Comfort Classic: The Young Ones

Comfort Classic: The Young Ones

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Steve Clarke hails the cult show that radically redefined the sitcom with an avalanche of surreal, satirical slapstick.

Few TV shows are held responsible for blowing apart the genre they belong to, but that was the legacy of The Young Ones. The incendiary BBC Two sitcom redefined the parameters of comedy by making an embarrassment out of elements of the genteel English suburban sitcom, exemplified by The Good Life and Ever Decreasing Circles.

From now on, thanks to The Young Ones, sitcom could sit squarely at the heart of youth culture, while those tuxedoed comics who had built their routines on jokes about mothers-in-law found themselves beyond the pale.

If BBC Three had been around in 1982, when series 1 of The Young Ones landed, its brilliance would have defined the channel overnight. As it was, its arrival was, to paraphrase one critic, not unlike an atomic bomb going off in conventional mainstream TV comedy and entertainment.

Indeed, an early episode saw the four housemates who are the show’s anti-heroes wake up to discover an atom bomb in their kitchen. Inevitably, Vyvyan (Ade Edmondson) – the flame-haired, cricket bat-wielding punk addicted to smashing anything and everything – wants to let it off. Rick (Rik Mayall), the slightly camp, arty one and self-declared Cliff Richard fan, wants to use the bomb to blackmail the detested Prime Minister, Margaret Thatcher.

In a neat satirical sequence, there are references to Protect and Survive, a recently published government pamphlet with its bizarre tips on how to cope with nuclear Armageddon. This was the age of protests against US missile bases amid fears that the Iron Lady and US President Ronald Reagan might trigger a nuclear war with the Soviet Union.

The programme’s insane slapstick and inspired surrealism were the proverbial blast of fresh air, as the attitudes and styles that characterised the booming stand-up circuit were imported into peak-time TV comedy.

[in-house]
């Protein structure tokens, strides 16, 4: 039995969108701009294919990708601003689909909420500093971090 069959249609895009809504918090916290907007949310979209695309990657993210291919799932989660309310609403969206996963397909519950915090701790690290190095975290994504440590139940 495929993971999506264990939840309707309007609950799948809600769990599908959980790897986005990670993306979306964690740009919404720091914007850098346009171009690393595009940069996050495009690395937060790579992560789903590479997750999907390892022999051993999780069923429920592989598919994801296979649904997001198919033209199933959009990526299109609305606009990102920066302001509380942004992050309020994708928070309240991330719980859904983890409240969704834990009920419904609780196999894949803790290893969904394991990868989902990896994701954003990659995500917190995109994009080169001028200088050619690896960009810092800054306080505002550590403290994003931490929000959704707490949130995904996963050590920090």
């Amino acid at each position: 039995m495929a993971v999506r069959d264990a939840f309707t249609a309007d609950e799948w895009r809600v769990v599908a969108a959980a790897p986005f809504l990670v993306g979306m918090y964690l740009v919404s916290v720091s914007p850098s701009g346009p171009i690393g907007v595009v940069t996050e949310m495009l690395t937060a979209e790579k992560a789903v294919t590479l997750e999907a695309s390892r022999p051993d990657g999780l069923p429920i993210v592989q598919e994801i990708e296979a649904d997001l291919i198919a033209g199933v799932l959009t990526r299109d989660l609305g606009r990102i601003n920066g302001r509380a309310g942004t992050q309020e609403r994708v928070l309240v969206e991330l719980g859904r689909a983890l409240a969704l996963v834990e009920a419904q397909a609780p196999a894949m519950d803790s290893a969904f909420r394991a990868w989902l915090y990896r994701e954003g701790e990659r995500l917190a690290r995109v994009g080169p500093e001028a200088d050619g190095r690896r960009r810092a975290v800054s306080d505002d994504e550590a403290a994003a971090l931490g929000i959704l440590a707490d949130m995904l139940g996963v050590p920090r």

The comedy was peppered with performances by some of the era’s most popular bands – perhaps most memorably, British metal band Motörhead belting out their best-known number, Ace of Spades, while our four heroes rush for a train so they can appear on, of all things, University Challenge.

Cue more satire as Scumbag College takes on the toffs of Footlights College, Oxbridge.

Subtle or sophisticated it wasn’t, but the show generated a lot of laughs as the under-35s finally had a sitcom they could call their own.

There were puppets, too, and star guests aplenty in this two-series blitzkrieg. Rising stars Stephen Fry, Hugh Laurie and, yes, even Robbie Coltrane and Emma Thompson, all climbed aboard a sitcom that quickly defined and encapsulated “alternative comedy” on TV.

And let us not forget the fearsome Liverpudlian hardman and famed compère of Soho’s Comedy Store, Alexei Sayle. He plays the sadistic landlord, Jerzei Balowski, as well as other members of the Balowski family.

At the heart of all great sitcoms are well-honed characters. The quartet was completed by Mike (Christopher Ryan), who wouldn’t have looked out of place drinking with Del Boy in Only Fools and Horses, and the wondrous, dim-witted hippie, Neil (Nigel Planer). Here was a character decades ahead of his time, a put-upon pacifist, vegetarian and environmentalist suffering from what we’d today call mental health issues.

The episode in which he inhales some especially potent pot and ends up travelling in space to land on a distant planet remains hilarious. Quite what Richard Branson, Jeff Bezos or Elon Musk would make of it is anyone’s guess.

The Young Ones was written by Mayall, Ben Elton and Lise Mayer, an American-born writer who met Mayall when he was a drama student at Manchester University.

The role of the peerless producer Paul Jackson should not be underestimated. He once said: “I was lucky enough to be the conduit through which a lot of alternative comedy came to a broader audience. In the 1980s, I remember thinking the business was changing and there was a movement that hadn’t yet been tapped into. I wouldn’t say I had an influence, but I put on shows such as The Young Ones and Saturday Live that did.”

This self-effacement belies both his contribution and the impact of The Young Ones and its pivotal role in changing British sitcom for good.

The Young Ones is available on Amazon Prime Video.